$50,000 Lotto Win Paid for with Stolen Credit Card
Canada’s latest big lottery winner is a 33-year-old woman from Newfoundland who thought that she had struck the jackpot of a lifetime. Unfortunately, she ended up losing it all – and then some – when the Royal Newfoundland Constabulary discovered that she had stolen a credit card to buy the winning ticket.
The RNC arrested the woman when she tried to claim her lotto winnings at the Atlantic Lottery’s offices over in St. John’s. She is now facing two counts of possession of a stolen credit card, and also five counts of fraud to add insult to injury.
In speaking to media personnel from CBC News, a storeowner over in Paradise confirmed that the winning Super Crossword scratch ticket was indeed bought from his shop. Unfortunately, he declined to be interviewed by the news outlet, although he did confirm that the fraudulent prize was worth $50,000.
Stolen Cards Used for Purchase
The saga all began last week, when Newfoundland police were called to investigate claims by a man who told them that his wallet had been stolen. Upon closer investigation, it was discovered that the victim’s credit cards were used to make numerous purchases at stores throughout Paradise, including the purchase of a lottery ticket that police said had won a substantial amount of cash.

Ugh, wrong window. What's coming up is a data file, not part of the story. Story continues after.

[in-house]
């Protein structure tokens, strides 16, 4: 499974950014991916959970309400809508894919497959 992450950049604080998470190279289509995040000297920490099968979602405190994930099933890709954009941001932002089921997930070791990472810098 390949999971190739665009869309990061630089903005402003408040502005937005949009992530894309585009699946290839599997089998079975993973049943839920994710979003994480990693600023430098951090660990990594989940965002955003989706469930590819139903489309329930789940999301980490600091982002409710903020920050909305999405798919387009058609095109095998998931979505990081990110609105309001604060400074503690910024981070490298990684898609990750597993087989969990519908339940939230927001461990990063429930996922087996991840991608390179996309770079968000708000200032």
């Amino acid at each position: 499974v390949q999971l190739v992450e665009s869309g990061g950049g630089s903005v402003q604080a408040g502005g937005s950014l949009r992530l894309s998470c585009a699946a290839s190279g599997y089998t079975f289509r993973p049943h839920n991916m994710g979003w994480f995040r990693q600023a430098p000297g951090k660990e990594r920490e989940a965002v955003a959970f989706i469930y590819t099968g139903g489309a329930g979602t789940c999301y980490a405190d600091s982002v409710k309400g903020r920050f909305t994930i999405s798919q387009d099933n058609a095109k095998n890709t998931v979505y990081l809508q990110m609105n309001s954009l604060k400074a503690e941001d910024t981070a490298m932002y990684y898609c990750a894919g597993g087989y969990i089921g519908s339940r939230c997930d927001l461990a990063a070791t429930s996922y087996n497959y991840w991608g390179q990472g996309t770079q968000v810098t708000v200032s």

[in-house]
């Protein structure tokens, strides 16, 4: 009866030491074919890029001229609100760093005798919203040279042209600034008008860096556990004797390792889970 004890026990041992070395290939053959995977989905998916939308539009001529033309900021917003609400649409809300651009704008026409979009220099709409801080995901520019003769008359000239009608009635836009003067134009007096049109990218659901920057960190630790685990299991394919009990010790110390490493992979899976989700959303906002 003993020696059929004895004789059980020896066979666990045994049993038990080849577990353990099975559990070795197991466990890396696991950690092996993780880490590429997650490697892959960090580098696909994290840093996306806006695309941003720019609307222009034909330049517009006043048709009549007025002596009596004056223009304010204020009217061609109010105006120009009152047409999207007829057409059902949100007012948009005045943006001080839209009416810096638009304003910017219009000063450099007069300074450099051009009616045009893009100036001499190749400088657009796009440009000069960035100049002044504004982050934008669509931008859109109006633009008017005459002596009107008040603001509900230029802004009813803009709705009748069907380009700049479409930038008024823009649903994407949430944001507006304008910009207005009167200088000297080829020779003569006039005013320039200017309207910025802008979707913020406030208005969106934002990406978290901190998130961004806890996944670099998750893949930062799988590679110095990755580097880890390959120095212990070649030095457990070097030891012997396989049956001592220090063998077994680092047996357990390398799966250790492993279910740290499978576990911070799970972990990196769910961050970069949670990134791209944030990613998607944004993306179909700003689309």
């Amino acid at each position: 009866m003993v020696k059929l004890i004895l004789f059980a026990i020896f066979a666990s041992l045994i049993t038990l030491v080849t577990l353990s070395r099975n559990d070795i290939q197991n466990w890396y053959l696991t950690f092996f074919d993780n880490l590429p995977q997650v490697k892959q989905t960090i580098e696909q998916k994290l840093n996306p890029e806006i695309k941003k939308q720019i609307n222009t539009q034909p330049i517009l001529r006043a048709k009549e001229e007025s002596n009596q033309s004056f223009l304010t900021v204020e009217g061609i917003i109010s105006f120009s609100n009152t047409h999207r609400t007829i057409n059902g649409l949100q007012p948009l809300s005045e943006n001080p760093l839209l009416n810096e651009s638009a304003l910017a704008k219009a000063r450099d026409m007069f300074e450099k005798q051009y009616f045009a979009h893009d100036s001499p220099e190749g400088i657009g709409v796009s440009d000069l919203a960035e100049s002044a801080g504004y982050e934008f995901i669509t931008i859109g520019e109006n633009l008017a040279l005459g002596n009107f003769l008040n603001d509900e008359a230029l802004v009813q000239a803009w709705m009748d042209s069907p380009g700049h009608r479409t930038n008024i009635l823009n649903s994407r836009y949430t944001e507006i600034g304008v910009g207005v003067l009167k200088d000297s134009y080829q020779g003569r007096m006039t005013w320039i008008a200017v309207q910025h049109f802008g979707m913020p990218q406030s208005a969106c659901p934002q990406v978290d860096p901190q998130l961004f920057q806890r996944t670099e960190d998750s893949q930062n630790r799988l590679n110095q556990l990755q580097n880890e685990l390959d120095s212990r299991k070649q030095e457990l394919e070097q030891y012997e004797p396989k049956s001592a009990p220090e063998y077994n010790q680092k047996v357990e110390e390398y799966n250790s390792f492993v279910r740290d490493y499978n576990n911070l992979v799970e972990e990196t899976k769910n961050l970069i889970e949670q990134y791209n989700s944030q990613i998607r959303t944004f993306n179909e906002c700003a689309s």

Officers of the law explained that the credit card thief never received her winnings, although she did manage to buy a winning slip. In fact, she didn’t even make it close to the lotto office before four police cars tracked her down and surrounded her vehicle.
Since then, many followers of the story on social media have suggested that the ticket’s winnings should go to the man whose credit cards were used to purchase the slip. However, the Atlantic Lottery has stated that it is impossible for anyone to reap the rewards of another’s illicit exploits, no matter how innocent they are.
Prize Won’t Be Paid Out to Victim
Speaking about the matter, spokeswoman Natalie Belliveau noted that without commenting further on the specific saga, her organization does advise that the Atlantic Lottery only pay out prizes for tickets that were “lawfully acquired”. She says that the police have a stringent policy in place, including a series of balances and checks, to ensure that all payouts remain above board.
If the $50,000 jackpot goes unpaid, it will instead be donated towards the organization’s unclaimed prize pool, which will be contributed towards future jackpots for legitimate winners.
As the arrest was made, the RNC stopped the vehicle in which the credit card thief was a passenger at the time. The driver, another 46-year-old woman, received a ticket for driving without insurance and a valid license as well. Cops impounded the vehicle, released both women with subpoenas, and left them waiting on the pavement for a taxi to arrive.